What Would Clooney Think?
What Would Clooney Think?

Your employee that you are firing should not hear about his firing from a television report first.

I suppose that would seem an obvious rule to follow. But apparently not.

Let me back up.

Earlier today, the President fired FBI Director James Comey — an act that really is more for politics blogs, than an employment law blog.

But as the details of the firing trickled out in the evening, one detail jumped out at me — James Comey found out he was fired through the television.

From The New York Times:

Mr. Comey was addressing a group of F.B.I. employees in Los Angeles when a television in the background flashed the news that he had been fired.

In response, Mr. Comey laughed, saying he thought it was a fairly funny prank.

Then his staff started scurrying around in the background and told Mr. Comey that he should step into a nearby office.

Now, I’m sure there are many who don’t feel sorry for Mr. Comey; but still, where’s the humanity in firing someone via television?

Of course, this kind of schtick isn’t reserved just for politics. I remember back in 2009, I gave the following tip as well: Do not do layoffs or firings via e-mail. Period. (And last year, I wrote about how to conduct firings without getting sued too.)

So, for employers that are having to conduct firings, let me offer five suggestions for the actual informing of employees that they are being fired.

  1. Do it in person if possible, and have a witness.  If it’s not possible (distance, other circumstances), a phone call is a backup option.
  2. Do it in private.  Pick a time perhaps near the end of the day (or beginning) and perhaps in a location in the office that is away from crowds.
  3. Be brief and direct.  And plan in advance, what you are going to say.  Don’t draw it out, and don’t use wishy-washy language.  Some employers start with the “I have some bad news for you today.”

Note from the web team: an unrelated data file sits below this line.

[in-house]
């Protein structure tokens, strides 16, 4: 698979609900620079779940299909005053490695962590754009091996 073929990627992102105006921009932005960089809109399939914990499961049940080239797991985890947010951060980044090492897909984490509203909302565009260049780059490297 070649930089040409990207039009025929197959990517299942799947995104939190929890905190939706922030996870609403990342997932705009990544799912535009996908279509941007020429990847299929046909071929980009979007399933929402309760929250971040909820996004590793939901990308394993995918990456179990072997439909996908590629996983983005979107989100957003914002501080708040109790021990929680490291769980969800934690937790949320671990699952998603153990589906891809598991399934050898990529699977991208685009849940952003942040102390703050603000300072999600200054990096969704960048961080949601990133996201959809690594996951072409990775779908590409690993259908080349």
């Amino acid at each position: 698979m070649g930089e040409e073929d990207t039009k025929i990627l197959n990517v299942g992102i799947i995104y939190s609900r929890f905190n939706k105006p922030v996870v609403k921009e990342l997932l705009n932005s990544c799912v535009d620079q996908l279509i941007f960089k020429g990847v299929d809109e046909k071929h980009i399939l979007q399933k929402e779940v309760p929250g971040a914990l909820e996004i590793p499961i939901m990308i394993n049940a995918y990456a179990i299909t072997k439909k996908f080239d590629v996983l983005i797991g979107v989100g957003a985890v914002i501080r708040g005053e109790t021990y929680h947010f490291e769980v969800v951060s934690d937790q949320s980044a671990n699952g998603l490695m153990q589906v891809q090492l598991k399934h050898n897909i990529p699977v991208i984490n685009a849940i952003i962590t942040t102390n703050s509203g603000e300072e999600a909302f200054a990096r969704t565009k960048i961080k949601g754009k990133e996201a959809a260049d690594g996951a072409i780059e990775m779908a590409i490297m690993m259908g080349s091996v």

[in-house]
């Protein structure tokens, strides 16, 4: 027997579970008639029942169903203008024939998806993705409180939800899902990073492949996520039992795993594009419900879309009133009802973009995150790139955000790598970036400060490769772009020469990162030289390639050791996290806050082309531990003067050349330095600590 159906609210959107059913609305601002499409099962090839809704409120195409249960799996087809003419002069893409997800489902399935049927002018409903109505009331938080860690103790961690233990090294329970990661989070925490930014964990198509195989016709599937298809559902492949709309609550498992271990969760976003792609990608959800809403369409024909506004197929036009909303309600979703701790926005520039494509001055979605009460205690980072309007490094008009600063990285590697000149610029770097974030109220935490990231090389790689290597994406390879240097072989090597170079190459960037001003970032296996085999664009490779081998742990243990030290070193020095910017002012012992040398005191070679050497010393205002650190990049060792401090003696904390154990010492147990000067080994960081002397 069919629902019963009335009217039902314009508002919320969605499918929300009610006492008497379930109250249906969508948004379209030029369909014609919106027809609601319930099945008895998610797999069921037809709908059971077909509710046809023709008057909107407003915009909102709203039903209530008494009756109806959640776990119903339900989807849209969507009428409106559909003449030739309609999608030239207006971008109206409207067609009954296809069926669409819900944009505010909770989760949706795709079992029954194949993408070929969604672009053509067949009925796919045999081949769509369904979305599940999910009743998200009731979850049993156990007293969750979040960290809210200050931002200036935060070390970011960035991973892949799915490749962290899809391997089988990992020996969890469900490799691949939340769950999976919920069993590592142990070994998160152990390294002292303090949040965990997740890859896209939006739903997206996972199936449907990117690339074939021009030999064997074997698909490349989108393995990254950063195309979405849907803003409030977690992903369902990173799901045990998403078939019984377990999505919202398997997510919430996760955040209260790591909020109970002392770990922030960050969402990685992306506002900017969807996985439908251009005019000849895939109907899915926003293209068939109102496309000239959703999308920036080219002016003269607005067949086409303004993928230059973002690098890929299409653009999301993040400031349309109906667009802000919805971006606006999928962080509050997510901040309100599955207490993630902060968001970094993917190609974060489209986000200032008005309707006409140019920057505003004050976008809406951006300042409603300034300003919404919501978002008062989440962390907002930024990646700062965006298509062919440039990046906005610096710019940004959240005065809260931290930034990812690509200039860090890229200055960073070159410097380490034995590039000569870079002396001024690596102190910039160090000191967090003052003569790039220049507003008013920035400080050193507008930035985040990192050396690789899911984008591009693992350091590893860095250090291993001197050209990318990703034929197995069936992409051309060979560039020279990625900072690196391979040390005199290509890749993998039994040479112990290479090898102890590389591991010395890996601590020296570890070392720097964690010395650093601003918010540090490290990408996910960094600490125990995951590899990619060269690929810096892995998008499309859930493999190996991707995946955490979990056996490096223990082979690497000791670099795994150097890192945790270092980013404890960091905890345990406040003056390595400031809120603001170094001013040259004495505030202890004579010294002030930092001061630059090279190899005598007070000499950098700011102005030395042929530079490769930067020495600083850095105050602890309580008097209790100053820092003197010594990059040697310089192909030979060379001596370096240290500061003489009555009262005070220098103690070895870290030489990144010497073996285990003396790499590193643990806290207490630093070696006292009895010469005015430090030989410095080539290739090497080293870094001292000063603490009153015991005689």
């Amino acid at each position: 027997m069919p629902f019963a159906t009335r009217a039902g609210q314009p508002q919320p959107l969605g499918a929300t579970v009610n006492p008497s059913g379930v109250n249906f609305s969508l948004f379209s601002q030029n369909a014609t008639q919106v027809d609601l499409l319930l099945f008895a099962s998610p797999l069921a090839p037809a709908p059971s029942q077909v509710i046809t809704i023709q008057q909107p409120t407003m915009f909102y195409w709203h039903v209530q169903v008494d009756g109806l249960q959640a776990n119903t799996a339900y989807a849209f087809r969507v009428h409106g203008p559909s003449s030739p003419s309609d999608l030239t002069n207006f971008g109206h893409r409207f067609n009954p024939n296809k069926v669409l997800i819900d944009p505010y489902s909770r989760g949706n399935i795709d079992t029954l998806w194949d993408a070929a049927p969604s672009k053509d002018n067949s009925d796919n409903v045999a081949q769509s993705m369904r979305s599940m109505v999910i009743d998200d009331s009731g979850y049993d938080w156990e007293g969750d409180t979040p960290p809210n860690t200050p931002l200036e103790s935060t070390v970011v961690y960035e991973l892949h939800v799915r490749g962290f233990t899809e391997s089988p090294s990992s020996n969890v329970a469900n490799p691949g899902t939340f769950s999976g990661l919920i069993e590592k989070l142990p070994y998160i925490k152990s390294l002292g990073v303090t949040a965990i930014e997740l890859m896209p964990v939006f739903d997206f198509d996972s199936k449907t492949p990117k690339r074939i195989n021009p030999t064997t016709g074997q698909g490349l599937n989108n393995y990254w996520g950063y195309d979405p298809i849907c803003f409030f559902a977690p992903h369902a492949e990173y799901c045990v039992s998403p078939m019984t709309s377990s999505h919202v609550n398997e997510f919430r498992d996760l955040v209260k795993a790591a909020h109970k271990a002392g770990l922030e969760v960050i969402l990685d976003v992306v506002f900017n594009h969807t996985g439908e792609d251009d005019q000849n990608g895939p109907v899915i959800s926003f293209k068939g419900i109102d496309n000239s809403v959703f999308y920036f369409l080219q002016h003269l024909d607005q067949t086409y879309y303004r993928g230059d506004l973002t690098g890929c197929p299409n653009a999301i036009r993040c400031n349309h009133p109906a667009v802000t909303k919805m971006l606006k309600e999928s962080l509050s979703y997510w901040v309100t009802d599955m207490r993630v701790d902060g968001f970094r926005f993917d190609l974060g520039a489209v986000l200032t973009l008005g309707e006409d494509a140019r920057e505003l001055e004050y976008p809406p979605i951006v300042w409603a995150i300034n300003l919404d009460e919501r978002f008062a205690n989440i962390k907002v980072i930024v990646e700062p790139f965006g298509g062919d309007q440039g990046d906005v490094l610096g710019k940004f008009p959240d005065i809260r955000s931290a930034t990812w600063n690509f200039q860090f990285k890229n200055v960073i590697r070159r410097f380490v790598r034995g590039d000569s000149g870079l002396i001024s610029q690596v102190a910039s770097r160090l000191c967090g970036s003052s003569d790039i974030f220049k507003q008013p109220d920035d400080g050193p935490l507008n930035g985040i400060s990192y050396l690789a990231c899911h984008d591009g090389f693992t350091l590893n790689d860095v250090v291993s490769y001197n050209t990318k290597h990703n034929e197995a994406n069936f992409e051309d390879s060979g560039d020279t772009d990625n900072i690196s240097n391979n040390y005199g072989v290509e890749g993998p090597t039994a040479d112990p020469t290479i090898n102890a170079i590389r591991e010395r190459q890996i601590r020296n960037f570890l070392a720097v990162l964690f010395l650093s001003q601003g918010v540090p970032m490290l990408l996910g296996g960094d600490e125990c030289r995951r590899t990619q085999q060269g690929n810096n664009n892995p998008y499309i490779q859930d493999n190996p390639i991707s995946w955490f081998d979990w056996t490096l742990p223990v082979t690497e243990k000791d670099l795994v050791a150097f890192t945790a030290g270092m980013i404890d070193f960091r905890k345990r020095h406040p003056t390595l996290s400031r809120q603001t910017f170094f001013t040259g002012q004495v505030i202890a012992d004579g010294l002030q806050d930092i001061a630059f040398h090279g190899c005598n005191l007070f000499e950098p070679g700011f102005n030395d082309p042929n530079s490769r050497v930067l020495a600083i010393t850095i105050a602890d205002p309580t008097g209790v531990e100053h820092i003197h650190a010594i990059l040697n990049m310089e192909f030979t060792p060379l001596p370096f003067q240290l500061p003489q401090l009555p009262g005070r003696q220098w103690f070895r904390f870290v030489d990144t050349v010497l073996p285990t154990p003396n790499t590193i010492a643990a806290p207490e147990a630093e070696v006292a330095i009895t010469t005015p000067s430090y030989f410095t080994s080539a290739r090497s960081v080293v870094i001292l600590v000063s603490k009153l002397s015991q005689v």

4. Don’t argue with the employee or get into lengthy discussions regarding the termination. Be clear that the decision is final.
  5. Be sensitive.  Yes, firing an employee is typically hard on the employer, but guess what? It’s harder on the employee. Always.  Acknowledge the employee may disagree with the decision but be consistent with your message.

There is obviously a lot more to a termination meeting than this. Successful meetings are the result of preparation and practice.

But just remember: Your employee should find out he is being fired first from you — not a third party.

Real hackers are more fearsome than this one.

Okay, okay.  I realize the headline is a bit misleading.  But it isn’t every day that you hear about a data breach at Home Depot in which 56 MILLION credit cards may have been hacked. To put that into perspective, that’s 16 million MORE than the infamous Target breach!

But this is an employment law blog, not a shopping one. So, why does this matter to human resources professionals and companies? Because if hackers can access credit card information, they are going to try to hack into your work files.

It isn’t a matter of “if”. It’s a matter of when they will attempt to do so.

Don’t take my word for it. This comes from the head of the military’s cybersecurity division.  Admiral Mike Rogers has been preaching for months of the need for companies to take data privacy and cybersecurity seriously.  A recent news post reported on the importance Rogers has placed on this area for private businesses.

Corporations must successfully deal with cybersecurity threats, because such threats can have direct impacts on business and reputation, Rogers told the business audience.“You have to consider [cybersecurity threats] every bit as foundational as we do in our ability to maneuver forces as a military construct,” he said.

I have little doubt you’ll hear a lot more about this at an upcoming Data Privacy and Cybersecurity Summit that I’ve been helping to put together here at Shipman & Goodwin, in conduction with CT SHRM.

It’s scheduled to be held on October 16, 2014 from 8a to 2p at the Crowne Plaza in Cromwell, CT.

The cost is just $75, which includes continental breakfast, coffee, buffet lunch, and the materials.  Full details as well as registration can be found here.

Speakers include myself, Shipman & Goodwin attorneys Scott Cowperthwait, Cathy Intravia and William Roberts as well as industry experts from Adnet Technologies, the Connecticut Attorney General’s office, ESPN, the FBI, FINEX North America, General Electric Company, JPD Forensic Accounting, Quinnipiac University, United Therapeutics Corporation, and United Technologies Corporation (UTC).

Hope to see you there. Register soon as spots have been filling up over the last week.